A boy, shameful and wicked, not fit for this world. Shameful and wicked shadowed your every move. Shameful and wicked, your existence was disgusting—you must go.

Was it goodness and purity that stranded you, tied naked to a fence pole?

They took your light allowing ignorance to guide.

I wear purple today in recognition of Stop Bullying Gays day. Purple sweater, purple boots, purple jewelry.

God did not create people only to have them destroyed by hate.

Who are precious in His sight? Love thy neighbor, turn the other cheek and hate the gays. This is the message spread to the ends of the earth.

Molded, shaped and formed, our concepts of Adam and Eve are constructed out of rigid, immoveable material.

Life it seems, will fade away

Drifting further every day

Getting lost within myself

Nothing matters, no one else

I have lost the will to live

Simply nothing more to give

There is nothing more for me

I need the end to set me free

Curled up in a corner on my bed, I sobbed, my head resting on my knees. Screams hovered in my throat. No one to talk to, to cleanse the poison from my soul.

Swollen eyes searched my room for any remnant of hope. I wanted something to tie me to this world, an anchor that made me one of them.

Happiness seemed easy for some. Inclusion was my goal, to be normal. Too much weighed me down; tThese jagged thoughts pierced me to the ground, unable to join the world.

Cruel words piled up like dirt–    Slut, whore, tramp– it did not matter that I was a virgin; the gospel of rumors is truth.

Pink-handled scissors whispered tantalizing possibilities. Suffocating, unable to move, death was inviting. Escaping this enclosure was the relief I sought.

Consumed by emptiness, you sought a final solitude. Unaware of the future, you saw only today. Unable to dry the flow of tears, you stopped the flow of blood. Your enemy’s words were endless, but you deafened the sound with a blow.

The television guides us as Chelsea Handler spews comments searing like acid. Derisive laughter accompanies the jokes made at the expense of others.

We are taught to mock, caring only for our pleasure. We have learned well—grasshoppers , now go forth and spread this message of hate to all who will listen.

With the lights out, it’s less dangerous

Here we are now, entertain us

I feel stupid and contagious

Here we are now, entertain us

I turn the TVt. v. off in disgust. I feel heavy with the guilt of the countless souls I heaped more pain on to. My own past misery, a shared experience, has taught me nothing.

The guys living upstairs sat on their balcony, one crying, one consoling.

Giggles escaped me as I strained to hear what absurdity made a grown man cry into his beer.

“What a wuss,” I said.

“It’s not funny,” Ross, my husband, said.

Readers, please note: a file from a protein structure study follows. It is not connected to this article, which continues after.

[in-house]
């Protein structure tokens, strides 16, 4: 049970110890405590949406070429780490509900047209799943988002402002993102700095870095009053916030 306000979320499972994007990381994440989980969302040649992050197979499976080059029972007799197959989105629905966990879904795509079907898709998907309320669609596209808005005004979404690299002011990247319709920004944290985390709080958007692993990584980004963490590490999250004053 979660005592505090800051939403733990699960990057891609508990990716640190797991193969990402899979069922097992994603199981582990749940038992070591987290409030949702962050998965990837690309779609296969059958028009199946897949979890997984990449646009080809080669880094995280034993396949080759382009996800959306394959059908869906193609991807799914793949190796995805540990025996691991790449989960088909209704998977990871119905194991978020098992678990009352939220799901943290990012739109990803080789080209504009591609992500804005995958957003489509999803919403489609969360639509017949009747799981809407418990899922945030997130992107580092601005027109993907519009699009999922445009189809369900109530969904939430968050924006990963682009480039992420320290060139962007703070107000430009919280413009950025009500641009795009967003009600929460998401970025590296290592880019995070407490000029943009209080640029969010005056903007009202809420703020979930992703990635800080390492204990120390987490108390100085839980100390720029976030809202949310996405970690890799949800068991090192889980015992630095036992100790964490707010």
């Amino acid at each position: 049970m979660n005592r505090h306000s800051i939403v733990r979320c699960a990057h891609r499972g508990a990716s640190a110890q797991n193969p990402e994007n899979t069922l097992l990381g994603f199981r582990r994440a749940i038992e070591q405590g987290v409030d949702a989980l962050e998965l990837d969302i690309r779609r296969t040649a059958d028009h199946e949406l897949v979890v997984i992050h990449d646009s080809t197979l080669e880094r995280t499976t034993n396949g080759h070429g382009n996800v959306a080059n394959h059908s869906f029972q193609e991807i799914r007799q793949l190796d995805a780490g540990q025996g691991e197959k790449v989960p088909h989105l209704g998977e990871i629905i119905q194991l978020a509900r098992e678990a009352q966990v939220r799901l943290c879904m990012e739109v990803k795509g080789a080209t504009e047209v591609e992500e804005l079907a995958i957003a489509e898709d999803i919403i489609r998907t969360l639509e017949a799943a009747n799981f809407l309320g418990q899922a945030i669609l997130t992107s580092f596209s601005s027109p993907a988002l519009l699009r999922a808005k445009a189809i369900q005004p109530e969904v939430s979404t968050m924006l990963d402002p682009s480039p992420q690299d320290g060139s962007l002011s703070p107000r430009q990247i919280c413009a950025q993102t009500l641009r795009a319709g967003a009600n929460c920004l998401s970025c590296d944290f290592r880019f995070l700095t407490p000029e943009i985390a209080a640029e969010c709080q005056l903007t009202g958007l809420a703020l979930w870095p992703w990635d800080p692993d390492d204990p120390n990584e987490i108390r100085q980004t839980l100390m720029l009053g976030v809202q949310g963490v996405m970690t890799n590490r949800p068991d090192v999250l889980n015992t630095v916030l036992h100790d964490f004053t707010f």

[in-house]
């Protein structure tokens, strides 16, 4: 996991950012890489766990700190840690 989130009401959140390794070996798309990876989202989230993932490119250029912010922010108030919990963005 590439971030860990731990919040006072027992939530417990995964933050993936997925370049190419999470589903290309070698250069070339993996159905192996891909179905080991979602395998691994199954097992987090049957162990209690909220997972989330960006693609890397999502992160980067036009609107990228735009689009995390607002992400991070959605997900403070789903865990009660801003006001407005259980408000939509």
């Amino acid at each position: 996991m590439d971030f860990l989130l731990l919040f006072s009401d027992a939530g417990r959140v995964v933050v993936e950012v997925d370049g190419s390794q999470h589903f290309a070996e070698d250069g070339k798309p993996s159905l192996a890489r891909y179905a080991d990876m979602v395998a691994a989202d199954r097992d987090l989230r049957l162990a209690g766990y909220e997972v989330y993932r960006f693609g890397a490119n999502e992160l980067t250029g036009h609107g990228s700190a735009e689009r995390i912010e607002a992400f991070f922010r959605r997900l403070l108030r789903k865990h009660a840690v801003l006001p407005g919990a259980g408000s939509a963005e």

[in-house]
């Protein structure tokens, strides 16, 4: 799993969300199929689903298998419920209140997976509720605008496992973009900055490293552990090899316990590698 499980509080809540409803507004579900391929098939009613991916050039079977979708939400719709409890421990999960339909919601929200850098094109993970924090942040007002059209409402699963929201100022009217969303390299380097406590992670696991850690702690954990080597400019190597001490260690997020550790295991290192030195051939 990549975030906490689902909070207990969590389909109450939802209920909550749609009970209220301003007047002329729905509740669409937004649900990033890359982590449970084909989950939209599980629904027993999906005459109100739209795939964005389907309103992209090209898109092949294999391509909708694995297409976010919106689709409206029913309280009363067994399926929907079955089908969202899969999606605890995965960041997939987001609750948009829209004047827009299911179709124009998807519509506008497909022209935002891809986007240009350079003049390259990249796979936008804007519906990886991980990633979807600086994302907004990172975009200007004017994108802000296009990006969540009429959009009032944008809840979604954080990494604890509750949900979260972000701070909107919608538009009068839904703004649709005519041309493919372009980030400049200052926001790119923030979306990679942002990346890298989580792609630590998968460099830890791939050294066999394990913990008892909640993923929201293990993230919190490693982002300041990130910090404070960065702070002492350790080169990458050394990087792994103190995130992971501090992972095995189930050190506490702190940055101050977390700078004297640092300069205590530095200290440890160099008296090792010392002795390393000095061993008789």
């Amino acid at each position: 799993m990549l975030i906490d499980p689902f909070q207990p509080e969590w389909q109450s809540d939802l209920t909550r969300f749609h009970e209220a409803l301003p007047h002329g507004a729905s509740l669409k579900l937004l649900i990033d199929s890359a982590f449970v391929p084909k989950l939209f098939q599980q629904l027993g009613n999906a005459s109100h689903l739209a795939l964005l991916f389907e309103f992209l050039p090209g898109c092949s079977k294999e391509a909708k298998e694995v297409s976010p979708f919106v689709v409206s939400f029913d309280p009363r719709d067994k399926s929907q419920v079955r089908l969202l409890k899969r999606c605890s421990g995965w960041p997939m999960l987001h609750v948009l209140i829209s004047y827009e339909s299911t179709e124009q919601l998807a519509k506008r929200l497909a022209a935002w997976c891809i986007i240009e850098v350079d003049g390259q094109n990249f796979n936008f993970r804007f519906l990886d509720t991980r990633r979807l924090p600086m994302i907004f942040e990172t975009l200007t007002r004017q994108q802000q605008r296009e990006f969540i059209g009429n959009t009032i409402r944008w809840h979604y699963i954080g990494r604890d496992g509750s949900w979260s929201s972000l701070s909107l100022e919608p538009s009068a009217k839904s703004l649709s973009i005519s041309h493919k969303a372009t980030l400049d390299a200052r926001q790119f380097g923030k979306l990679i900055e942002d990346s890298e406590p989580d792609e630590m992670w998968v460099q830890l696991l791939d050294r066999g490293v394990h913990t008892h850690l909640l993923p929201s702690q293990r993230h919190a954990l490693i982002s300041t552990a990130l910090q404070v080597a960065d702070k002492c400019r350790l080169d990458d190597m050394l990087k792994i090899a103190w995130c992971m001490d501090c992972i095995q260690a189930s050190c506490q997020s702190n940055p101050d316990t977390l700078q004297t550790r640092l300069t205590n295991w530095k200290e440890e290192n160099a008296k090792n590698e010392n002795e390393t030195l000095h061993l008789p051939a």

I turned around to stare at him. “Are you serious?”

“You don’t know what’s wrong, it could be serious.”

“He’s crying like a drunken baby.” I giggled again.

“That’s really insensitive. I’ve been there.”

My giggles cut short. “Like I don’t know hurt and pain?”

“You’re the one laughing.” He walked away.

I wish you would step back from that ledge, my friend

You could cut ties with all the lies, that you’ve been living in

And if you do not want to see me again

I would understand

These are the thoughts I ponder. I still fight to accept myself, thrashing my spirit about, but I can no longer live among my own intolerance.

Ripped to tattered pieces, many find no solace. The pain of difference cost much, and many run dry trying to balance the debt.

Hushed for now, wipe the stains from your eyes. Flesh broken and bruised, but alive just the same. Sticks and stones will break my bones, and words will lead to the grave.

Hands will lift you. Rest, but only rest. Walk in the light breaking free of the shadows. Blessed are those who undo the ties that bind.

I unfurl my body out of my downy bed. Limbs stiff, brain roiling in a foggy haze. My body no longer flows from transition-to-transition. It also refuses to slip into size fours with room to move. Blind eyes, stiff muscles, painful joints– my body telling a story. Despite—in spite—I never know—I feel the strength inside.

I’m beautiful in my way

‘Cause God makes no mistakes

I’m on the right track, Baby

I was born this way

By Imperfection

Bridgit Kuenning-Pollpeter is a mom and writer from Omaha, Nebraska but recently relocated to Urbandale, IA. When she’s not chasing children, picking up messes or reorganizing the house, she enjoys yoga or reading to relax. In her spare time (A.K.A. her dreams) she’s a Broadway star. Kuenning-Pollpeter is a freelance marketer during the day, a creative writer at night. Her work has appeared in the Brevity blog, The Omaha World Herald, 13th Floor, Misbehaving Nebraskans, Hippocampus, Emerging Nebraska Writers and Random Sample Review. She has her BFA and MFA in writing from the University of Nebraska Omaha. Her essay “The Body” was a McKenna Fellowship finalist, and her essay “Imperfection” was a 2020 Best of the Net Nominee. She is blind and writes frequently about disability. She’s working on a memoir about the disabled feminine experience. With the kids though, expect it in stores in about a decade.